In the latest chapter in the saga of evolving legal rights and protections
for transgender students, on Feb. 22, the Departments of Justice and
Education issued a joint “Dear Colleague Letter” that rescinded their prior
guidance on how educational institutions should treat transgender students
with respect to sex-segregated facilities.
Specifically, the letter rescinds two prior guidance documents: (1) a Jan.
7, 2015, letter by James A. Ferg-Cadima, acting deputy assistant secretary
for policy in the Office for Civil Rights (OCR) at the Department of
Education, and (2) a May 13, 2016, “Dear Colleague Letter on Transgender
Students” issued jointly by the Departments of Justice and Education.
Collectively, these documents reflected the departments’ prior position
that federally funded education programs are required by Title IX of the
Education Amendments of 1972 to treat transgender students in a manner
consistent with that student’s gender identity in the context of restrooms,
locker rooms, housing and other sex-segregated facilities.
Opining that the prior guidance documents “do not ... contain extensive
legal analysis or explain how the position is consistent with the express
language of Title IX,” the Feb. 22 letter observes that the departments’
prior position “has given rise to significant litigation regarding school
restrooms and locker rooms,” noting specifically the diverging conclusions
reached by the U.S. Court of Appeals for the Fourth Circuit and the U.S.
District Court for the Northern District of Texas last year. The Fourth
Circuit decision held that a transgender student could maintain a claim
under Title IX against a school district that refused to give him access to
the bathroom that corresponds with his gender identity, and that decision
is currently on appeal to the U.S. Supreme Court. The Texas decision,
conversely, found that the departments’ interpretation of sex as it
pertains to gender identity was not entitled to any deference, and it
enjoined enforcement of the departments’ interpretation on a nationwide
Ultimately, the Feb. 22 letter declares that the departments “have decided
to withdraw and rescind” the prior guidance documents “in order to further
and more completely consider the legal issues involved,” and that they
“will not rely on the views expressed within them.” The Department of
Justice transmitted the letter to the U.S. Supreme Court, acknowledging
that the new guidance will likely impact the Supreme Court’s consideration
of the Fourth Circuit case, Gloucester County School Board v. G.G.
Oral argument in that case is currently set for March 28, 2017. (For
details, see our April 21, 2016, legal alert, “Fourth Circuit Rules that Title IX Extends to Transgender Bathroom
By singling out the Jan. 7, 2015, and May 13, 2016, documents, the Feb. 22
letter appeared focused on repealing the requirement under the Obama
administration that each transgender student be allowed access to the
bathrooms, locker rooms, and other sex-segregated facilities that
correspond with that student’s gender identity. Indeed, the Jan. 7, 2015,
letter was explicitly relied upon by the Fourth Circuit in providing
deference to the Department of Education’s position on that issue.
What is not clear, however, is just how far the Trump administration
intends to go in repealing the prior administration’s guidance on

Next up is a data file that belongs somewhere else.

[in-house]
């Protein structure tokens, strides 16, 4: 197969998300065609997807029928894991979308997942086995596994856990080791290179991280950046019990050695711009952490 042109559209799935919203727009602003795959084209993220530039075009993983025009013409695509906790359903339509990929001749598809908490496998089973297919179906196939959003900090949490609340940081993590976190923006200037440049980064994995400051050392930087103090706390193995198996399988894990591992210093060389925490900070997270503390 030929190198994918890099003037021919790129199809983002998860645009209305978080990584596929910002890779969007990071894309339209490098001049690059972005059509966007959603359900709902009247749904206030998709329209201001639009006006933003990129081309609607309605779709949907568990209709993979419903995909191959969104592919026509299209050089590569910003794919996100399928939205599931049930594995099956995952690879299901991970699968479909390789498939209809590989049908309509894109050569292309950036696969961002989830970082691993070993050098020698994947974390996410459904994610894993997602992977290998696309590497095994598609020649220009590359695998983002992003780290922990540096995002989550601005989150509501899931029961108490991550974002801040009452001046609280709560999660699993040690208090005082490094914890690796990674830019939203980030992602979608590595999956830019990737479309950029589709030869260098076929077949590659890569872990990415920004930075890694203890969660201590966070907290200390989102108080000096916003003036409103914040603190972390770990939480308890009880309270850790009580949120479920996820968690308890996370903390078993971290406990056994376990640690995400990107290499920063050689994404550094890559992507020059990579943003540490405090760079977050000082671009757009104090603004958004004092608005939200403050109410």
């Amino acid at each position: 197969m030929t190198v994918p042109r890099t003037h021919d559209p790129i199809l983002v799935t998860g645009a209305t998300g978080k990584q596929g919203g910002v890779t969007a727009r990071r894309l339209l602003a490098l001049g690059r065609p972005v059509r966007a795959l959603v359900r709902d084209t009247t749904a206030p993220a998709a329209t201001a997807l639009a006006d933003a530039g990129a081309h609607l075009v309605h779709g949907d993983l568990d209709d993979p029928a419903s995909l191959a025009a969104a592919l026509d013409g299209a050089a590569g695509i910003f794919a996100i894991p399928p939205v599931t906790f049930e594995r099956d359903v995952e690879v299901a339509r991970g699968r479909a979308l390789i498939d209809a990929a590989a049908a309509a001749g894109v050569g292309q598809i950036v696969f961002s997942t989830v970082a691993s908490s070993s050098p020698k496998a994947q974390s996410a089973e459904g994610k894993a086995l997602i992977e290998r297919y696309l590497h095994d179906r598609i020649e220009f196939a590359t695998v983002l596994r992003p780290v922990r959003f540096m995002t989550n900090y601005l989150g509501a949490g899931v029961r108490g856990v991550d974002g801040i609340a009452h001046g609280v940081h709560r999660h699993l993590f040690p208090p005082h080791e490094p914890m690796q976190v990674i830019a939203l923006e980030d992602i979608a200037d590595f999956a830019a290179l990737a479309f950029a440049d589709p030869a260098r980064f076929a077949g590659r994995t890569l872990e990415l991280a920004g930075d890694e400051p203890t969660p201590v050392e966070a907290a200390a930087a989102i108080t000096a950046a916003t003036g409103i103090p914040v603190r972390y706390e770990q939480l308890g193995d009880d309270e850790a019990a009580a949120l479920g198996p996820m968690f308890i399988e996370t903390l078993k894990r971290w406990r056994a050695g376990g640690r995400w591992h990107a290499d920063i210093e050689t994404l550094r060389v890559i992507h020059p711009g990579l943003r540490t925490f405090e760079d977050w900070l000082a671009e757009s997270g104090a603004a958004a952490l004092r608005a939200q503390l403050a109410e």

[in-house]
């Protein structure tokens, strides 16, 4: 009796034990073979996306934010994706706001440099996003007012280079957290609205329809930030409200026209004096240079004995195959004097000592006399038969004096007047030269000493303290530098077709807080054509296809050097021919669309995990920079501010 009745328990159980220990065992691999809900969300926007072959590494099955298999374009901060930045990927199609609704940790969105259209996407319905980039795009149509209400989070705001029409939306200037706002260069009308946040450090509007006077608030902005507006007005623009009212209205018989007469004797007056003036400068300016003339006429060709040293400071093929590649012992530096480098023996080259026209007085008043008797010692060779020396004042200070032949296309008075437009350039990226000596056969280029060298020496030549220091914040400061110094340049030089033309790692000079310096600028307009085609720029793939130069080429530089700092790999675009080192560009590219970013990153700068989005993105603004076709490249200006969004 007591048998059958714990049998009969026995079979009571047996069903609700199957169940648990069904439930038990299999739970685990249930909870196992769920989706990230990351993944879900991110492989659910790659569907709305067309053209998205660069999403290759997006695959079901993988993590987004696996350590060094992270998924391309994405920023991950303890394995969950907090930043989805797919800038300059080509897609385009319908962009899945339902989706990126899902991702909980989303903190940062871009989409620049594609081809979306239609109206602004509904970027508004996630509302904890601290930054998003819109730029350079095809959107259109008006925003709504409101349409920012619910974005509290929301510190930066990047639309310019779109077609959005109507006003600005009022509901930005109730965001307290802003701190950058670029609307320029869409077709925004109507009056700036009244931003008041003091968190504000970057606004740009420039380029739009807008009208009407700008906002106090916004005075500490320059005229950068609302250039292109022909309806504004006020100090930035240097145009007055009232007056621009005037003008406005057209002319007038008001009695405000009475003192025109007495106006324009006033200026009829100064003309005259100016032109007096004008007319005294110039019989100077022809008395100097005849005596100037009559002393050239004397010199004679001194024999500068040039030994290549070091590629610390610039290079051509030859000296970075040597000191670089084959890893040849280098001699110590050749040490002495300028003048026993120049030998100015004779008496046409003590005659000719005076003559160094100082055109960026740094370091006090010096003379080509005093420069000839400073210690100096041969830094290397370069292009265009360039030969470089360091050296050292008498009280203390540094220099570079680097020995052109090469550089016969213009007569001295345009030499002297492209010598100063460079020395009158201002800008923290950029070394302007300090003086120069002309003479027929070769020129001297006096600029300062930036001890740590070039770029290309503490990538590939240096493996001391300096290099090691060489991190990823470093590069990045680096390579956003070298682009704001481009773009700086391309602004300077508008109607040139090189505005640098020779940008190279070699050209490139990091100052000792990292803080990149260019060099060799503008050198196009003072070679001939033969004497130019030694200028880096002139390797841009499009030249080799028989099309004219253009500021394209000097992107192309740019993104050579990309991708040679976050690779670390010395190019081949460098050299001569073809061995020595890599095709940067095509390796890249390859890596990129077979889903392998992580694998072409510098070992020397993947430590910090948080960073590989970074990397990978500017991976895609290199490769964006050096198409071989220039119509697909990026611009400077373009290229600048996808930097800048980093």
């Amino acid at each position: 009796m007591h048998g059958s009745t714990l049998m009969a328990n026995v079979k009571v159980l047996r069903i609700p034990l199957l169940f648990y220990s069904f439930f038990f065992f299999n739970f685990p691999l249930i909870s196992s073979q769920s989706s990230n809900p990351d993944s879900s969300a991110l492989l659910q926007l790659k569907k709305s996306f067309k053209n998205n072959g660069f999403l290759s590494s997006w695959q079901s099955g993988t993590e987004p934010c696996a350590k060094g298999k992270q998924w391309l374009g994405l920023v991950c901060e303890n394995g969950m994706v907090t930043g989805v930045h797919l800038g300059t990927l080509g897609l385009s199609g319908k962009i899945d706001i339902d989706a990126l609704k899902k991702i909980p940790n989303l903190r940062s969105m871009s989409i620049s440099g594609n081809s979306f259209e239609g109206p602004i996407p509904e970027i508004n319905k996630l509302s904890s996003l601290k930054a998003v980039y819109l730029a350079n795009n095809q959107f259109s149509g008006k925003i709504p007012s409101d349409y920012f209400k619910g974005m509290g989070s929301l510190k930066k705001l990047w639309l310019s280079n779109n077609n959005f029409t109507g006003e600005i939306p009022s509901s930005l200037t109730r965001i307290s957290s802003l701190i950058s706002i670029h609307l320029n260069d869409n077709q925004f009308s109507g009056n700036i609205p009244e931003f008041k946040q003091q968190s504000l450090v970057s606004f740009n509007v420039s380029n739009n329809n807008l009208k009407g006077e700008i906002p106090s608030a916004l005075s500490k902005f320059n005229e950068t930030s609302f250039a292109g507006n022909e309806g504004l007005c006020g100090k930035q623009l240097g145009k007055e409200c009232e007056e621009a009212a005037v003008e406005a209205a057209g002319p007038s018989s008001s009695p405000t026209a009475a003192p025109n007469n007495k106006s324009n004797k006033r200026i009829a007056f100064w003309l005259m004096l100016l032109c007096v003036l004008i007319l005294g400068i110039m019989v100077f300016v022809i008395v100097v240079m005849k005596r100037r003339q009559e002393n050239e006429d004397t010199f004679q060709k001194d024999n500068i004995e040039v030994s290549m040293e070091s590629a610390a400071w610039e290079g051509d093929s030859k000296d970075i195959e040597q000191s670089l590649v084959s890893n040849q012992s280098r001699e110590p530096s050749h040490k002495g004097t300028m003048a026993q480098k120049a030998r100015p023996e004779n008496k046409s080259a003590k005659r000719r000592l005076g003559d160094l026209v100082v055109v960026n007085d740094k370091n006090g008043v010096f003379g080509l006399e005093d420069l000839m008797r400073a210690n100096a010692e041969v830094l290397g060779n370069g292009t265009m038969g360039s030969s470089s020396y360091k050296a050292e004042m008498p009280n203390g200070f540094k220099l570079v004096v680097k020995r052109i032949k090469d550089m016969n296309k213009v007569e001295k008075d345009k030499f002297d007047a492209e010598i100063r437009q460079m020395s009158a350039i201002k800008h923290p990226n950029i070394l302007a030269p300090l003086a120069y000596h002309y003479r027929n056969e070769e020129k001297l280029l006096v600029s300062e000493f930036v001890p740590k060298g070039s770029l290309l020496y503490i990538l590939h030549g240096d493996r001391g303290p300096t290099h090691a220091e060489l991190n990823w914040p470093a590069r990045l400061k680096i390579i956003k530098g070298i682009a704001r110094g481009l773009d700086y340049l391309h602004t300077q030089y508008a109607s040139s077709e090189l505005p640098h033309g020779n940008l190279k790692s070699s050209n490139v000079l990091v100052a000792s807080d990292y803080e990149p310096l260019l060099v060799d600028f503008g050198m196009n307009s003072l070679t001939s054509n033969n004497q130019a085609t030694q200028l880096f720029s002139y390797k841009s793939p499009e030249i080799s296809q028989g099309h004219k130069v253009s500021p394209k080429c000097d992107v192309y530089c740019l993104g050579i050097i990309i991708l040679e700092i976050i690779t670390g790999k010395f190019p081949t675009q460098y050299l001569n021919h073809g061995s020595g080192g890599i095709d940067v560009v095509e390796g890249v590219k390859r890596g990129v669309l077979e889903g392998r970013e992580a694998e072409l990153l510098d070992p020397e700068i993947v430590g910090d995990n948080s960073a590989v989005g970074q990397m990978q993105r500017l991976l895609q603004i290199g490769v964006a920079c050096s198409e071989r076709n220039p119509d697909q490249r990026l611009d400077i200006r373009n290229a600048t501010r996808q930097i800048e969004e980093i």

transgender issues. Notably, the Feb. 22 letter did not mention the
Department of Education’s December 2014
Questions and Answers on Title IX and Single-Sex Elementary and
Secondary Classes and Extracurricular Activities
, which explained that, “[u]nder Title IX, a recipient must treat
transgender students consistent with their gender identity in all aspects
of the planning, implementation, enrollment, operation, and evaluation of
single-sex classes.” Nor did it address OCR’s position in its April 2014 Questions and Answers on Title IX and Sexual Violence that “Title
IX’s sex discrimination prohibition extends to claims of discrimination
based on gender identity or failure to conform to stereotypical notions of
masculinity or femininity and OCR accepts such complaints for
investigation.” Certainly, OCR has been active in its enforcement of
protections for transgender students under Title IX in recent years.
The Feb. 22 letter was careful to note, however, that the withdrawal of
these guidance documents “does not leave students without protections from
discrimination, bullying, or harassment.” The letter reminds schools that
they “must ensure that all students, including LGBT students, are able to
learn and thrive in a safe environment,” and notes that the Department of
Education “will continue its duty under law to hear all claims of
discrimination and will explore every appropriate opportunity to protect
all students and to encourage civility in our classrooms.”
In addition to monitoring and seeking to understand the implications of the
evolving federal agency position, education institutions addressing issues
related to transgender students must also carefully consider relevant court
opinions, state and local laws, and a variety of practical considerations.
The removal, without replacement, of the previous federal mandates on these
issues raises new questions and significantly impacts the analysis of the
correct approach for each education institution.
The members of McGuireWoods’
labor and employment teams listed below are experienced in this area and available to assist
schools seeking to do the right thing for all of their students while also
minimizing related legal risks.